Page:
Why Terrorists Aren’t Soldiers
Posted By Greg McNeal On August 8, 2007 @ 4:53 pm In Law Blog, Counterterrorism, Criminal Law, International Humanitarian Law, International Human Rights Law | No Comments
In today’s New York Times General Wesley Clark and law professor Kal Raustiala offer their perspective on the war on terrorism ( see here). They argue that the current administration’s policies have blurred the line between soldier and civilian. They then argue:
Treating terrorists as combatants is a mistake for two reasons. First, it dignifies criminality by according terrorist killers the status of soldiers….The second major problem with the approach of the Bush administration is that it endangers our political traditions and our commitment to liberty, and further damages America’s legitimacy in the eyes of others…A great danger in treating operatives for Al Qaeda as combatants is precisely that its members are not easily distinguished from the population at large.
Professor Bobby Chesney of Wake Forest  responds:
It seems to me that this particular argument is missing a critical point: attacks on military objectives are indeed permitted, but only when carried out by someone with the combatant’s privilege. Insofar as al Qaeda members lack that privilege, their conduct in bombing the USS Cole remains an illegal act of mass murder rather than a lawful act of war regardless of whether the perpetrators are deemed to be subject to military detention in connection with armed conflict.
As does Professor Kenneth Anderson of American University  here:
Well. Kal Raustiala is one of the brightest international law scholars around, and I have enomous respect for him, but this piece does not move me. It sets up a false dichotomy between ‘criminals’ and ‘combatants’, and then argues that the Bush administration has treated terrorists as combatants whereas it should treat them as criminals. This is an argument that has been going on since approximately September 12, 2001 – it is more than a bit of a dinosaur, I would have thought – and it surprises me that anyone would still be wanting to have it in these terms. More to the point – you can argue for pretty much all of the reforms of the system that the op-ed calls for ( important ones of which I in fact support) without having to go back and make claims about the fundamental wrongness of the administration’s legal judgments about the applicability of the laws of war.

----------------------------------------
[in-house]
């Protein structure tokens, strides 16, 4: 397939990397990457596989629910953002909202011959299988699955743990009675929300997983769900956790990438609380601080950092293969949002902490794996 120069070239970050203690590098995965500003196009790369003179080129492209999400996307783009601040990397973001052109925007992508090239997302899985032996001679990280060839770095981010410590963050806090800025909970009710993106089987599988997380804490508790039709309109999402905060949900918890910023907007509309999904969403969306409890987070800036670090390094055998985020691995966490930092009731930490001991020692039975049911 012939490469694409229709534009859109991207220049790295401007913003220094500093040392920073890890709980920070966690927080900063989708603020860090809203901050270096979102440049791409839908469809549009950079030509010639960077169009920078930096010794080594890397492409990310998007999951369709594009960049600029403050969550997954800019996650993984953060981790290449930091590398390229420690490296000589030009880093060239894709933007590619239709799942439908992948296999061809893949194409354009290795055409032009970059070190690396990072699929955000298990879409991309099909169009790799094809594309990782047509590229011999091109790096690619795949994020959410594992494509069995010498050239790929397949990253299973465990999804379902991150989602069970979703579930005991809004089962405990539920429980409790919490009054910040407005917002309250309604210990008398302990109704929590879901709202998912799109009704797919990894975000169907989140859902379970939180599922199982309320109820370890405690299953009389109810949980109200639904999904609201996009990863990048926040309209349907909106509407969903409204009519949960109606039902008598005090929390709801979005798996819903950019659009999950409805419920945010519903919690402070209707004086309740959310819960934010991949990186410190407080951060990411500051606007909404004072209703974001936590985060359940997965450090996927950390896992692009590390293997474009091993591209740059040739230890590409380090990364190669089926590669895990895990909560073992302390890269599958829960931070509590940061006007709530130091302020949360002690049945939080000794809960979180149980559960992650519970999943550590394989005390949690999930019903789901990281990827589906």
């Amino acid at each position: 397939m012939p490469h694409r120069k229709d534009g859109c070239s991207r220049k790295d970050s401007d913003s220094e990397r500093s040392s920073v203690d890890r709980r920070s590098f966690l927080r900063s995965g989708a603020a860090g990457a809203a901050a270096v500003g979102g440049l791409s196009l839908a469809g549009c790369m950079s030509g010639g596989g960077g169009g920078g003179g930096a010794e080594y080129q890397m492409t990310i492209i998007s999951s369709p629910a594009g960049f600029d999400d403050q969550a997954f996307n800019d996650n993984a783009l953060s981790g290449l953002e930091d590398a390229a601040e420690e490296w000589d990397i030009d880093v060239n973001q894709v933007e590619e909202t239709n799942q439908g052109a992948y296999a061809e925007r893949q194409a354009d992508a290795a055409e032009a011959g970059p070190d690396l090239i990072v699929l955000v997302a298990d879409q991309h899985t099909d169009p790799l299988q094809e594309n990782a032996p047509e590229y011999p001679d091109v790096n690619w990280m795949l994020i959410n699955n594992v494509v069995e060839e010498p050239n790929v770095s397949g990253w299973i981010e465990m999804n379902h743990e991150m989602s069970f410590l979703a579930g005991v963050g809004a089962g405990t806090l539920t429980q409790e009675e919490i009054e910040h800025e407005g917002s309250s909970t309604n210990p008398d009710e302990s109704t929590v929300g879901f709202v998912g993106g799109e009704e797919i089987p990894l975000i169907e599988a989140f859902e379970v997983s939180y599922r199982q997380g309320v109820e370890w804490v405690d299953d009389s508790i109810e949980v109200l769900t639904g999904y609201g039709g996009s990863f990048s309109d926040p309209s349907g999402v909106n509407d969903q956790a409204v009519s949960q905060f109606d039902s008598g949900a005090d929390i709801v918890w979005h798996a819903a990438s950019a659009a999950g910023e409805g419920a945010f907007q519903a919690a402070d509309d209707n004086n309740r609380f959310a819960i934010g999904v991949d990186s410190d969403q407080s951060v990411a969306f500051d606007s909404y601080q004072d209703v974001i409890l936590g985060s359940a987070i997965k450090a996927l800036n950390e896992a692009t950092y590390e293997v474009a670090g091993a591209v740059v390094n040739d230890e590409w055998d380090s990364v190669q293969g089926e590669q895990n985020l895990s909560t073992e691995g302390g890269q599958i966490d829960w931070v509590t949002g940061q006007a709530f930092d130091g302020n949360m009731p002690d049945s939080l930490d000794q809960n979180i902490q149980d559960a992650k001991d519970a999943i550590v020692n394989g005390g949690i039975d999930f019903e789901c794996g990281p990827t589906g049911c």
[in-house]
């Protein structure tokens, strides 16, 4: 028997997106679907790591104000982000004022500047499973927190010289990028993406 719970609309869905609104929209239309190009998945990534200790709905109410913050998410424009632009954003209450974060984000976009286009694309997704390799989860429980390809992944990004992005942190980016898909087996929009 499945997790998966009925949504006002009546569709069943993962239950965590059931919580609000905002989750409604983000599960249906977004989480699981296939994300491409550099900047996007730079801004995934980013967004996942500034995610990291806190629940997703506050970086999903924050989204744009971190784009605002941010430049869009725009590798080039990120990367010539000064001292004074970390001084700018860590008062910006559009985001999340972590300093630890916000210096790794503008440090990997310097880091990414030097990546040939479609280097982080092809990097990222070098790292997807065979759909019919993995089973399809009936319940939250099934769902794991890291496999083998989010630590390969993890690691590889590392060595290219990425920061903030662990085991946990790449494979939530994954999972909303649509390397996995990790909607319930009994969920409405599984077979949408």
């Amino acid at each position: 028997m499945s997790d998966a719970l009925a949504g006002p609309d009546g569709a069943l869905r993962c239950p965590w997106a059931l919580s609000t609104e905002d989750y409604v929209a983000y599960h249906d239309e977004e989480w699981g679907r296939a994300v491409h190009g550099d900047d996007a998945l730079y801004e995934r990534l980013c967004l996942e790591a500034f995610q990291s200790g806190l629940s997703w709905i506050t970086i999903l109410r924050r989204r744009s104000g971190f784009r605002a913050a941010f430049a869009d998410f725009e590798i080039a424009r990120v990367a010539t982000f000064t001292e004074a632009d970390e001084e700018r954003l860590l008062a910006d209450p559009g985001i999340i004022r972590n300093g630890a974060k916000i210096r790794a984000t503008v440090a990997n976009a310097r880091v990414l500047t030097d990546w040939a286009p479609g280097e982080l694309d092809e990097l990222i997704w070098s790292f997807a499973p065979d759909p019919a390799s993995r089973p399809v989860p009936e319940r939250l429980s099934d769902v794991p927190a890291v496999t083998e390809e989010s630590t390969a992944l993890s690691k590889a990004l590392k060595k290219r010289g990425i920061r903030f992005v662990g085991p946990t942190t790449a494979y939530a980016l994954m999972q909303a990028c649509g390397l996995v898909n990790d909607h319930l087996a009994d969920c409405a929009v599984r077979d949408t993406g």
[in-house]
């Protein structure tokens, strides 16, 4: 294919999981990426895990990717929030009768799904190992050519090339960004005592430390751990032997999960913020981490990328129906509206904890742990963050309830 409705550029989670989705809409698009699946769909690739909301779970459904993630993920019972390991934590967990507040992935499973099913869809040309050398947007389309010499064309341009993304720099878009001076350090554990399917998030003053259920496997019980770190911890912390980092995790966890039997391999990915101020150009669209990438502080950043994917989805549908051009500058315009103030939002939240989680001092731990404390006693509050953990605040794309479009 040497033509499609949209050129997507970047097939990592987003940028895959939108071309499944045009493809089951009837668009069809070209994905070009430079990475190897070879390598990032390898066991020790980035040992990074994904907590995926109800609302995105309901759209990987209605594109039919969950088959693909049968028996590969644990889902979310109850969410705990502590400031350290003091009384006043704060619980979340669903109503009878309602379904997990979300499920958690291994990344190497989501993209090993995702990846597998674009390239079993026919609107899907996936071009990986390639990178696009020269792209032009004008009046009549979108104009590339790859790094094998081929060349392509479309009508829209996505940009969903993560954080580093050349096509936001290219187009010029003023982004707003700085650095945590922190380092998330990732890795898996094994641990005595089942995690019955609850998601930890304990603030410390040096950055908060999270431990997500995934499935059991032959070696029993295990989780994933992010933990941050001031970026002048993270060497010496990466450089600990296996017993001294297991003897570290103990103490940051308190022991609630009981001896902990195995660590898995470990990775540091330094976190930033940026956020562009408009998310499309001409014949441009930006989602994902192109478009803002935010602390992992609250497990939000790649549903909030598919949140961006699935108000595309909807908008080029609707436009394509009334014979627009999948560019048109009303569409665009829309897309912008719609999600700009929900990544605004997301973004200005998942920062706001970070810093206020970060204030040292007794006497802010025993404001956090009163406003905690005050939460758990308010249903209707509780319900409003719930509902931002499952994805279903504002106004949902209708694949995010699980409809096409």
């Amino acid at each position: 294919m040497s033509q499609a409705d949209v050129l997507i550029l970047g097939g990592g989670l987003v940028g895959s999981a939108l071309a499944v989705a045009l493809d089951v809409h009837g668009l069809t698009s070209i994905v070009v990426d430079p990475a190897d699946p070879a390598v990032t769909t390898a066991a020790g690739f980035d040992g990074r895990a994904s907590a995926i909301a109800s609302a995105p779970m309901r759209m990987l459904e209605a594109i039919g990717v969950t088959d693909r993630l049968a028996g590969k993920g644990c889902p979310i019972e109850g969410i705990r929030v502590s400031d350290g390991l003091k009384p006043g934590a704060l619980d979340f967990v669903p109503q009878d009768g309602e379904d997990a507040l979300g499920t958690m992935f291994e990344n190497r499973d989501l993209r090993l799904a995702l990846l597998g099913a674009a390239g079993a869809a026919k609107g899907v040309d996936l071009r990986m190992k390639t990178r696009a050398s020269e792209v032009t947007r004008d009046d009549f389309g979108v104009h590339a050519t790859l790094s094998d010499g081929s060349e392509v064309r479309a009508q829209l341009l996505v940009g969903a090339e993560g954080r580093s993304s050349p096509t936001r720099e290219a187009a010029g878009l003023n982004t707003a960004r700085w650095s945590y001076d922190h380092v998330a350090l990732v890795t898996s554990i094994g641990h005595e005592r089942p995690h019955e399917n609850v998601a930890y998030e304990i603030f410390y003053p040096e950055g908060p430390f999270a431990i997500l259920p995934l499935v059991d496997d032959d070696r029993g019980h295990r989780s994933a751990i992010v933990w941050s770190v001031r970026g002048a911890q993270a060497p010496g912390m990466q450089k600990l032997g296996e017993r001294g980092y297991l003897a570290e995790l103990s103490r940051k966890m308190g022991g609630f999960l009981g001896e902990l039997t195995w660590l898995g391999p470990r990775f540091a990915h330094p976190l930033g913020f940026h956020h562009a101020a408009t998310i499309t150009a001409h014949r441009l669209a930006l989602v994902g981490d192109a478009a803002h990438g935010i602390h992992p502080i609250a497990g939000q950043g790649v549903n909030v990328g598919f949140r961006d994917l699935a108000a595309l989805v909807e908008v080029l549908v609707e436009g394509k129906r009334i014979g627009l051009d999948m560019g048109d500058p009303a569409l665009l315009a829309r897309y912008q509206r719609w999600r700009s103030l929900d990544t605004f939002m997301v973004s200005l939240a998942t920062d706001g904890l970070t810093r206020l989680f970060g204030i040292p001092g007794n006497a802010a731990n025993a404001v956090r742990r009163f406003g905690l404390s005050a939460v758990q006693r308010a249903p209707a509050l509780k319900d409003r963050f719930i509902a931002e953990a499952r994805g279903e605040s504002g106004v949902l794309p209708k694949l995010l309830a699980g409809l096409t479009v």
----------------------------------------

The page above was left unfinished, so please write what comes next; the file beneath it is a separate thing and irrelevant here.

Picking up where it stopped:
Professor Anderson then goes on in his typically thorough style to deconstruct all of their arguments, which I won’t attempt to reconstruct here.
However, I will post a few of my favorite “zingers” fired off by Professor Anderson:
To be perfectly blunt, at every meeting I have attended since 2001 – perhaps half a dozen – in which Clark spoke about terrorism, he made his centerpiece this point that terrorists are not soldiers and we shouldn’t treat them that way; he does not appear to have thought about it any further than that since then.
The op-ed suggests – in my view a straw man argument – that because the administration characterized Al Qaeda members as combatants, and had the attackers limited themselves to the USS Cole attack, solely on a military target, and skipped – well, what? 9/11, the African embassy bombings, the 1993 WTC attack, and a long list more – then they would had to have been treated as legal combatants rather than criminals. The fundamental premise of this argument is from an alternative universe, and a distant one at that. Why on earth are we discussing this?
Professor Chesney and Professor Anderson seem to have the better of the argument, and both posts are worth checking out!
Article printed from Law Blog: http://aidpblog.org
URL to article: http://aidpblog.org/2007/08/08/why-terrorists-arent-soldiers/
URLs in this post:
 see here: http://www.nytimes.com/2007/08/08/opinion/08clark.html?_r=1&oref=slogin
 responds: http://natseclaw.typepad.com/natseclaw/2007/08/distinguishing-.html
 here: http://kennethandersonlawofwar.blogspot.com/2007/08/wesley-clark-and-kal-raustiala-in-nyt.html
 important ones of which I in fact support: http://kennethandersonlawofwar.blogspot.com/2007/07/wsj-editorial-on-sending-al-qaeda-in.html